Sharpie pens or any number of purchased products made to write temporarily on glass. The teacher or children can write on a window pane. (You will want to test this first to make sure it cleans up well with window cleaner).
(for outside) Use a stick and draw in the sand.
Extra Help for Drawing Stick Figures:
Here are a few helpful instructional videos I have found online.
Some people treat the bible like a book of fairy tales where each story always ends with the villain being punished and the good person being declared a hero. But the bible is not a fairy tale. There will eventually be a great day of eternal reckoning but, meanwhile, choosing to follow God comes at a cost and good people suffer along the way.
As much as I would like to protect children from this harsh reality of life I know it is my responsibility as a teacher to begin preparing them for the weapons Satan will relentlessly use against them.
Situation Cards are a simple way teachers can help prepare children in a way they can easily relate to. It extends a bible lesson beyond facts and memorization to application to everyday life.
Non-threatening, age appropriate conversations in the safe environment of a children’s bible class is a great way to help form the faith of a child. This formation of faith begins in childhood as the Apostle Paul instructed the young man, Timothy:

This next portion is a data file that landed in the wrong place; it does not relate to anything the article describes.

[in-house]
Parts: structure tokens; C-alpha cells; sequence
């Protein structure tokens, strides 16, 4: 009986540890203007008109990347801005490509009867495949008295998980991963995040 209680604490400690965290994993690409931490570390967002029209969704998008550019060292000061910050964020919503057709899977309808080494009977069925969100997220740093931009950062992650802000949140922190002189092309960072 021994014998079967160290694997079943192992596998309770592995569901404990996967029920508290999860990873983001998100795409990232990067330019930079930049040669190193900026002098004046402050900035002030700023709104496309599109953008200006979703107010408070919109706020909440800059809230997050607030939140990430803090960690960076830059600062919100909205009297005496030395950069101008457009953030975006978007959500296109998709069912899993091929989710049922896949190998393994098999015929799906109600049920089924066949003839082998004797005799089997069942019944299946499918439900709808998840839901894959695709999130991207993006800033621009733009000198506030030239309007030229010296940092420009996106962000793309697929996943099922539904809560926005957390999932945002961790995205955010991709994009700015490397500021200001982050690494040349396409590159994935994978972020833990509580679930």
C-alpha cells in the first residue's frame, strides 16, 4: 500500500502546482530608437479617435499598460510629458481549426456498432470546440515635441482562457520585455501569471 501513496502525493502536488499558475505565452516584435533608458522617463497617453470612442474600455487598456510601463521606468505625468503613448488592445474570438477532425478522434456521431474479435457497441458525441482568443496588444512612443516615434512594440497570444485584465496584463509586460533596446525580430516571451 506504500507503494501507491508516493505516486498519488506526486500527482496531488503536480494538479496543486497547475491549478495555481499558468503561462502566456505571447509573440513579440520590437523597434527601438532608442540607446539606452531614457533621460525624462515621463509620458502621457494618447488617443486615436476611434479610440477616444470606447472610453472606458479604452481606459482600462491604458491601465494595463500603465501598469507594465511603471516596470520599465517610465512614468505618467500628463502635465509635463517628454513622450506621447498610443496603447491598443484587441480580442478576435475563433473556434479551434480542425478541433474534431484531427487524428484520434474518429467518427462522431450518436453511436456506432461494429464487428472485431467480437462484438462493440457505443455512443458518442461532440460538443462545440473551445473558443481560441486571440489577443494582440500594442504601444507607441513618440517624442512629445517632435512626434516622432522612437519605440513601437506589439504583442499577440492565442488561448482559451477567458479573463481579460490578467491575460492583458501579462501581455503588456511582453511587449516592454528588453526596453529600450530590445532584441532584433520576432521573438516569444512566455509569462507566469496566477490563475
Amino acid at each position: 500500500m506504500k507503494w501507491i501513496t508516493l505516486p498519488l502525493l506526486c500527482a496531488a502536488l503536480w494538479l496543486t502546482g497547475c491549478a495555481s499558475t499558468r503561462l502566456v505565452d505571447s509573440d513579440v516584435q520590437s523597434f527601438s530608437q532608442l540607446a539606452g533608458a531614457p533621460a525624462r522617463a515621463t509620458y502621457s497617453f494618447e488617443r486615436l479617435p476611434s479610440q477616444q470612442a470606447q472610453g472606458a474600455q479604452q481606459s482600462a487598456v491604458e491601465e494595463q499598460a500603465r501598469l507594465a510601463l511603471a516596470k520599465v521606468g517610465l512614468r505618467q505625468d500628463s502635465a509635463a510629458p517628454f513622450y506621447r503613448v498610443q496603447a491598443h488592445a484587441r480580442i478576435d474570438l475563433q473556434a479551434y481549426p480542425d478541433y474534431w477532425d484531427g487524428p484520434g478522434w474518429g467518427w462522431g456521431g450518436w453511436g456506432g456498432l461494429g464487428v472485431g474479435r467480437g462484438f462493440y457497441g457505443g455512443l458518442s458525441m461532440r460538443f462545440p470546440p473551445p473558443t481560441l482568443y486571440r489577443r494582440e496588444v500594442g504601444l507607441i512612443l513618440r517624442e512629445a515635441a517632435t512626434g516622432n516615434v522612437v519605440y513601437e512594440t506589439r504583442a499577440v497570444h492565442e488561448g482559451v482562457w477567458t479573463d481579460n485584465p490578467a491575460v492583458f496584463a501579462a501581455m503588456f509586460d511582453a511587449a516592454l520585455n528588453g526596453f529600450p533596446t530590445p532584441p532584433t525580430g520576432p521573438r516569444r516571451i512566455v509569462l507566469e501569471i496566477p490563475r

“In fact, everyone who wants to live a godly life in Christ Jesus will be persecuted,while evildoers and impostors will go from bad to worse, deceiving and being deceived.But as for you, continue in what you have learned and have become convinced of, because you know those from whom you learned it,and how from infancy you have known the Holy Scriptures, which are able to make you wise for salvation through faith in Christ Jesus.All Scripture is God-breathed and is useful for teaching, rebuking, correcting and training in righteousness,so that the servant of God may be thoroughly equipped for every good work.” 2 Timothy 3:12-17, NIV
I often tell Bible stories without using pictures at all. My careful description of the event, dramatic inflections of my voice and appropriate gestures help the listener form mental pictures in their own minds that are better than any I could draw on my own.
Sometimes I let the children draw their own pictures (see Draw and Tell Visual Aids Made by Children). Besides being a great way for children to express themselves the pictures give me an insight into whether or not I have communicated the story well. The pictures also often reveal the child’s understanding and reaction to God’s word and I learn a lot from that.
But, if I find really good illustrations from other sources I like to use them. The old saying “a picture says a thousand words” is particularly true with illustrations of Bible events and I want to make sure the “words” the picture is saying are true to what God is saying. For this reason I am careful in using such illustrations. Here are some tips: